Port considers tourism marketing idea

  • Fri Feb 3rd, 2006 3:00pm
  • News

Port Clements is thinking about marketing itself to tourists with a new catchphrase: “Gateway to the Wilderness”.
A group of village residents interested in tourism came up with the idea at a recent meeting, councillor Brock Storry told council members Jan. 30.
The line suggests to visitors that Port Clements is the place to be if you want to see the Golden Spruce, go deer hunting, get to Rennell Sound, or do other wilderness activities, Mr. Storry said.
The tourism group hopes to get across the idea that Port is the “last stop” for fuel, groceries and other supplies, he said.
The group is also thinking about ways that Port could spend approximately $16,000 in community tourism funding it is receiving from the provincial government.
Masset is receiving a similar amount, and that village has decided to spend it on two laptop computers which can be taken to trade shows or travel fairs to show footage of Masset (one will probably be installed in a case in Prince Rupert), software to make promotional CDs that can be sent to potential visitors, and a presence at the Abbottsford outdoor recreation show next month.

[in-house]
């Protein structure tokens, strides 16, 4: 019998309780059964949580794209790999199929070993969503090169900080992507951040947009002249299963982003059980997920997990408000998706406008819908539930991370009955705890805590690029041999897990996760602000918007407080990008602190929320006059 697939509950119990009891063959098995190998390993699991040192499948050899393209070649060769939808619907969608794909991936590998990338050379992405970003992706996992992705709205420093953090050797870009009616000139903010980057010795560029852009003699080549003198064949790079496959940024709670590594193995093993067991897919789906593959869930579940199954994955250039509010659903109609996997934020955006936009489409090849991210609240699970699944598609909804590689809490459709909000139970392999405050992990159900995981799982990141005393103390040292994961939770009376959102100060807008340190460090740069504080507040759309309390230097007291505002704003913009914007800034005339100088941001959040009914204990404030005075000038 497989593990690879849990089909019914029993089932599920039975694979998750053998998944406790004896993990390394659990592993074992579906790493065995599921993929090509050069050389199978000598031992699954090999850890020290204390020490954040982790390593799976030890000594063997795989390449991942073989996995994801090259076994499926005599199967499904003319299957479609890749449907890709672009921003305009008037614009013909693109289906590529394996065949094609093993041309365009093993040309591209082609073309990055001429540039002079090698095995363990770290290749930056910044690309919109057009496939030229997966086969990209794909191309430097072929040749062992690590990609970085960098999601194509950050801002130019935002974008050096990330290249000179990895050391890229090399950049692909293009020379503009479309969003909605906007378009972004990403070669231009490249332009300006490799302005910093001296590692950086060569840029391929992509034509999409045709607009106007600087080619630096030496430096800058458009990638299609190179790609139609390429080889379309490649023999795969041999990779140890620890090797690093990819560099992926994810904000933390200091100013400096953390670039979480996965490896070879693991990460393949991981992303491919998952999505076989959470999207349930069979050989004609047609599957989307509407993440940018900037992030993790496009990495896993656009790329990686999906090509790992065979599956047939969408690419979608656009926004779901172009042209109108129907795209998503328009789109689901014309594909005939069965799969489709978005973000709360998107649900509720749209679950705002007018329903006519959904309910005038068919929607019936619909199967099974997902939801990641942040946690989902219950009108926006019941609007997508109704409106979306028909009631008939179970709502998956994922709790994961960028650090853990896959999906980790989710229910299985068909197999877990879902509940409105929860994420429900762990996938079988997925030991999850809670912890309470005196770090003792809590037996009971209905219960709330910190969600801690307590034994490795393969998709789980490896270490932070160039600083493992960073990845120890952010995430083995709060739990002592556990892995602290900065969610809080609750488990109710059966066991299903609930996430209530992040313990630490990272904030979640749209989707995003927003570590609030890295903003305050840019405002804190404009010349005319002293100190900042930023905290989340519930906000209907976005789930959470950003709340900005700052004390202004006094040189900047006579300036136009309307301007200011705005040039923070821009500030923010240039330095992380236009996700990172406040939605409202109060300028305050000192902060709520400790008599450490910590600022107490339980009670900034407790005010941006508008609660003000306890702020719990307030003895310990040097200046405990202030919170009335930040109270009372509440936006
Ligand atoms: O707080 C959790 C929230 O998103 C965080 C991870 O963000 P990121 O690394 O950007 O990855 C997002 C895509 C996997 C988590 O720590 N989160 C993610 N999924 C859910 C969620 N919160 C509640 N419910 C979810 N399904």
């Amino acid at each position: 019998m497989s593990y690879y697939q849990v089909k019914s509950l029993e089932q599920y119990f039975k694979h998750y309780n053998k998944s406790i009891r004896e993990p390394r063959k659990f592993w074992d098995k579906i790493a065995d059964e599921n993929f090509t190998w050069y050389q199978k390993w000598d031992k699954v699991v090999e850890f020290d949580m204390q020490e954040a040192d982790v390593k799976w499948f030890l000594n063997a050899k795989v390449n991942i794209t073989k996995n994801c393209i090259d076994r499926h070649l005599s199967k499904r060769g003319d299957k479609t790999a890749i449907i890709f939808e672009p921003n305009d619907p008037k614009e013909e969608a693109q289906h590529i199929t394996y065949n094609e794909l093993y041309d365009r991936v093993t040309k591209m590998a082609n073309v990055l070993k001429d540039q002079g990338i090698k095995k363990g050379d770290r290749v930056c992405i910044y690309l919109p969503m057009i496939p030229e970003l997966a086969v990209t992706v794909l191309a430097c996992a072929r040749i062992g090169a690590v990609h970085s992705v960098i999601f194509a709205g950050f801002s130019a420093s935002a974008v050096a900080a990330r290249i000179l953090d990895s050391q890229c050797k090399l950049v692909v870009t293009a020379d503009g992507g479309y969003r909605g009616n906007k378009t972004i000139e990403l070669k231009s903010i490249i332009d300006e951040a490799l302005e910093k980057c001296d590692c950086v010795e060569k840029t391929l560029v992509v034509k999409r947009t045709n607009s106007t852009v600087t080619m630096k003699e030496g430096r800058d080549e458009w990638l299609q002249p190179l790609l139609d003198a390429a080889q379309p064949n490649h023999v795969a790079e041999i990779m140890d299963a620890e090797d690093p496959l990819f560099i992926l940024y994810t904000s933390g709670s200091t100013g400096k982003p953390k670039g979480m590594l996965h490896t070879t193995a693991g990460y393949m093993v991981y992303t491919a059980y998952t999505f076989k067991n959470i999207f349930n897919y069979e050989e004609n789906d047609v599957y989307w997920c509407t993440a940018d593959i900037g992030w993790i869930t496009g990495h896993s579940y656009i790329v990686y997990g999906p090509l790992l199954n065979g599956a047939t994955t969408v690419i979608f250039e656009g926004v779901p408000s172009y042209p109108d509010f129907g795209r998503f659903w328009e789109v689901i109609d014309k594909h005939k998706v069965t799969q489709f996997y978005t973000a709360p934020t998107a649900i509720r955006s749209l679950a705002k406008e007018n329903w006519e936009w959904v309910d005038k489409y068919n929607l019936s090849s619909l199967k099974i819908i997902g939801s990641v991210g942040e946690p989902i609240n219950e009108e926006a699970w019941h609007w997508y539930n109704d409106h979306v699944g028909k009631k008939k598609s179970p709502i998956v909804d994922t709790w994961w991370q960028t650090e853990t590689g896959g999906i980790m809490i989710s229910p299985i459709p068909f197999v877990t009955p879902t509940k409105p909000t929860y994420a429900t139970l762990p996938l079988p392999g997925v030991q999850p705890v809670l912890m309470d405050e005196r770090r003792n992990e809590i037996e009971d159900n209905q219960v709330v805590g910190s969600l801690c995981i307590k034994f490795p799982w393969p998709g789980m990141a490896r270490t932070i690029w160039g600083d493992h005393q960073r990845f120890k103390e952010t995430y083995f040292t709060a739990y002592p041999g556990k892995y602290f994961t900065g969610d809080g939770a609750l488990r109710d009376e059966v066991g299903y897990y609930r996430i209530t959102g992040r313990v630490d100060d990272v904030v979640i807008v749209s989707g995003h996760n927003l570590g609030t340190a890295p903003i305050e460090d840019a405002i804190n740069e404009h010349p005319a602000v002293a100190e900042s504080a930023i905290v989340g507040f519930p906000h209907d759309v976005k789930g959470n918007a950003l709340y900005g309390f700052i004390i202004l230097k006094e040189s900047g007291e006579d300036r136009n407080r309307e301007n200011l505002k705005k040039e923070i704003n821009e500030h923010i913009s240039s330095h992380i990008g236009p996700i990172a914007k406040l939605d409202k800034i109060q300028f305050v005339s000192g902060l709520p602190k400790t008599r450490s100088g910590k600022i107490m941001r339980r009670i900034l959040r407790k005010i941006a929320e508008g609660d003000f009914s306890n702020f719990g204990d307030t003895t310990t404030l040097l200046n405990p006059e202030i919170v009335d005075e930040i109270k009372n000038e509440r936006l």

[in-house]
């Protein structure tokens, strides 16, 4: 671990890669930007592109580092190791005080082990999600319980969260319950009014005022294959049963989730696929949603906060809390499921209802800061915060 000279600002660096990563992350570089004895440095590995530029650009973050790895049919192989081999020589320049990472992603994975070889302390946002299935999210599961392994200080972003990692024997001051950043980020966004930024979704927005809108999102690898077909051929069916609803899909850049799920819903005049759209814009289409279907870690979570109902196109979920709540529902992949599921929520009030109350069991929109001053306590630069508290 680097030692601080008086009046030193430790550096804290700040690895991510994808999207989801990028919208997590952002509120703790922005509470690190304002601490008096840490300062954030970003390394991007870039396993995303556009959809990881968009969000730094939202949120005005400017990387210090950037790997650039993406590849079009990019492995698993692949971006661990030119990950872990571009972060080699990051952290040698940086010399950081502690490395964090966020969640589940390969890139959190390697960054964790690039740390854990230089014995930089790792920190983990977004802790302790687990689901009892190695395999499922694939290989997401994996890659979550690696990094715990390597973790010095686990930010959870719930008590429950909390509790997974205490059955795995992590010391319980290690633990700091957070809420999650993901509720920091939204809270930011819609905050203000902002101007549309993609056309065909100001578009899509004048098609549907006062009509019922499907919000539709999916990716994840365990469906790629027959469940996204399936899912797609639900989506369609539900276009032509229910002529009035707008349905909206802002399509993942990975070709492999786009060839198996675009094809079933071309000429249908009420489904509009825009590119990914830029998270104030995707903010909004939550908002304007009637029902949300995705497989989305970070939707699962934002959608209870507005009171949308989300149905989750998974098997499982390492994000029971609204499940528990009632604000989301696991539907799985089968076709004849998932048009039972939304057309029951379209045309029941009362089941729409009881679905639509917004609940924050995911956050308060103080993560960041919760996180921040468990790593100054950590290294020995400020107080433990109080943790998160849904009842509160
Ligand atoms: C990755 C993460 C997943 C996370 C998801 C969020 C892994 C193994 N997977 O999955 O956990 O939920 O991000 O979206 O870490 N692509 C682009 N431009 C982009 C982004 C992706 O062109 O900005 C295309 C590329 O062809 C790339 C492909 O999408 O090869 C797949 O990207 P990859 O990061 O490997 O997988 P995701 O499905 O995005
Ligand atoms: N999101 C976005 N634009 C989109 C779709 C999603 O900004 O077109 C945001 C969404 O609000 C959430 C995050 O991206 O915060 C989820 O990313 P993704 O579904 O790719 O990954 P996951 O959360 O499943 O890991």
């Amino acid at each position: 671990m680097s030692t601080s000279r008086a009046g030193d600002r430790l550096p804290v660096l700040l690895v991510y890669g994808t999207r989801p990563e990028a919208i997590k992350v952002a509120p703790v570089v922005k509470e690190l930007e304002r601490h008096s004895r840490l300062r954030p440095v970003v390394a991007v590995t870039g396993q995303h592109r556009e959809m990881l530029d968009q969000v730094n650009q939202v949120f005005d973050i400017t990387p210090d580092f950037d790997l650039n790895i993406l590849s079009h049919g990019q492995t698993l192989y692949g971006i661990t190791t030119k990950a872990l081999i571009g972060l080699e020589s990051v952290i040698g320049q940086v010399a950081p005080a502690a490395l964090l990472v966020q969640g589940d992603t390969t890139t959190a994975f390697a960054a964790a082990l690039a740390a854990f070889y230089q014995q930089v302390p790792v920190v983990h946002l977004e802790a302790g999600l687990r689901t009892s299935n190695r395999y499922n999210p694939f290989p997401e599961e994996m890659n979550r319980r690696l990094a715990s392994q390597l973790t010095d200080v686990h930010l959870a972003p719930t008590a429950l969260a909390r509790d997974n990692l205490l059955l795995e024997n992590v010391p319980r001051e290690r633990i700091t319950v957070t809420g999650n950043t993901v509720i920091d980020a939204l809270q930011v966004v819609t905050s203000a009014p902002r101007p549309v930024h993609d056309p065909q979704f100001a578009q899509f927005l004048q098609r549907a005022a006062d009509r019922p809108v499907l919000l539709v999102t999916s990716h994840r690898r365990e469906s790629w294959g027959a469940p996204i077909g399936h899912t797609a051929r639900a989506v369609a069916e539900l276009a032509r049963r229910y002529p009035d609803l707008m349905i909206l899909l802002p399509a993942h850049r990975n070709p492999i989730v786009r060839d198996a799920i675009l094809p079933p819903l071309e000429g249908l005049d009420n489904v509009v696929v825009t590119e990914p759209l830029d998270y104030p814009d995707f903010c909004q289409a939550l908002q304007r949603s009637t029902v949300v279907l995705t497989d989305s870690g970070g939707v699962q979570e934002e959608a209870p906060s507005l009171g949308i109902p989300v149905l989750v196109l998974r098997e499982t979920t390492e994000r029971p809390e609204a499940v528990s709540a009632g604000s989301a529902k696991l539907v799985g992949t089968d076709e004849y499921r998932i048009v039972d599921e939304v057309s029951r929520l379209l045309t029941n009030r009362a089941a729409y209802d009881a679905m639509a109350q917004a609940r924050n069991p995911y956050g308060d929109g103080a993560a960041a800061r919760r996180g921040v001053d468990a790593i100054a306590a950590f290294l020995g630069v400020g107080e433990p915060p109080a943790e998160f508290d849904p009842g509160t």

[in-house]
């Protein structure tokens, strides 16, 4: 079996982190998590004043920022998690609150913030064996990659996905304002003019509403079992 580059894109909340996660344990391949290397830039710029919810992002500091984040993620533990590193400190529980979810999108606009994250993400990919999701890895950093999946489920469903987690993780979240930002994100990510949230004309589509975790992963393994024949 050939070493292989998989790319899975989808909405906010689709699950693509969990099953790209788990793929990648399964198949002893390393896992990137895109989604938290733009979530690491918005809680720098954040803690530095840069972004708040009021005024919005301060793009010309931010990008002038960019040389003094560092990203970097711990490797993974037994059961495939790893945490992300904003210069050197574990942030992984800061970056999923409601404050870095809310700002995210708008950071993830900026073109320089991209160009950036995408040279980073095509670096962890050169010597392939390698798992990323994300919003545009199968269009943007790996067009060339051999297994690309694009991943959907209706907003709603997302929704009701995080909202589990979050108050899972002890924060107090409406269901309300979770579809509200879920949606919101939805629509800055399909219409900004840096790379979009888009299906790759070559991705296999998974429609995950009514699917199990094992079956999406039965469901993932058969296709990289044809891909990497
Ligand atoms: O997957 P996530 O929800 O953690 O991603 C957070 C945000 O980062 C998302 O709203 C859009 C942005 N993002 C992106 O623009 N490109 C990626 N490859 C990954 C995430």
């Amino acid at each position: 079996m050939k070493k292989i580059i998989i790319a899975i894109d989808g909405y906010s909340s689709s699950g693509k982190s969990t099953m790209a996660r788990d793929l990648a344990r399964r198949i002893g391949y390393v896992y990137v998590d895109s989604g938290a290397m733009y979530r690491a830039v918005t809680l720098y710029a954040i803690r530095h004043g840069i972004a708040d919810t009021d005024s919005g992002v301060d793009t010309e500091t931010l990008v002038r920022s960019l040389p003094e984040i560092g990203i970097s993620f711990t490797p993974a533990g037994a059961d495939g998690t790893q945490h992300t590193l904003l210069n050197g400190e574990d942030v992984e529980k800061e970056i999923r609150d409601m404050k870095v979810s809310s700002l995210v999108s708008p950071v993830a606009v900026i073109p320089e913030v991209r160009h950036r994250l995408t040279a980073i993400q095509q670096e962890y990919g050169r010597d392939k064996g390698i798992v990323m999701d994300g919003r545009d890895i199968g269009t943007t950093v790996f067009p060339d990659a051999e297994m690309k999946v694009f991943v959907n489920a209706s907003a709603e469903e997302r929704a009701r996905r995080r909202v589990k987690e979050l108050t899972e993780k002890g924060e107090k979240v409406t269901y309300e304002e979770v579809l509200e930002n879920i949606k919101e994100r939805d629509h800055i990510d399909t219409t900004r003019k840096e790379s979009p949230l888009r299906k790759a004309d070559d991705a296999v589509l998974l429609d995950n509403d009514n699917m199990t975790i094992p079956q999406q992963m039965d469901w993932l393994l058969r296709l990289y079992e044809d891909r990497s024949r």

Mr. Storry said the Port group is just starting to work together on a tourism vision for the village. So far, the group includes members of the Haida Gwaii Tourism Association, the Chamber of Commerce and a few interested members of the public, he said, and more are welcome to join.
In other Port news:
o Mr. Storry, mayor Cory Delves, and councillors Derek Hoenen and Wally Cheer all attended an intense training session in the Lower Mainland put on by the Union of BC Municipalities. This month, councillor Casey Lapka is going to attend a one-day workshop for elected officials in Terrace. She will also represent Port at a meeting of the Northern Development Initiative regional board.
o Trustee Lisa Gyorgy gave council a report on school board activities. The Ministry of Education is “totally on board” with the idea of adding classrooms to the proposed multi-purpose building so the elementary school could be moved there, she said, and has promised $1.3-million towards the project, as long as a feasibility study is done.
That study should be underway soon, after trustees approved it last week, Ms Gyorgy reported.
“We’re all on side, we want to see it go,” she said.
Trustees also voted to spend money to fix up the Queen Charlotte school soccer field, which she described as a “disaster”. Several Port and Tlell students attend Queen Charlotte school, so the decision should have a positive effect on local families.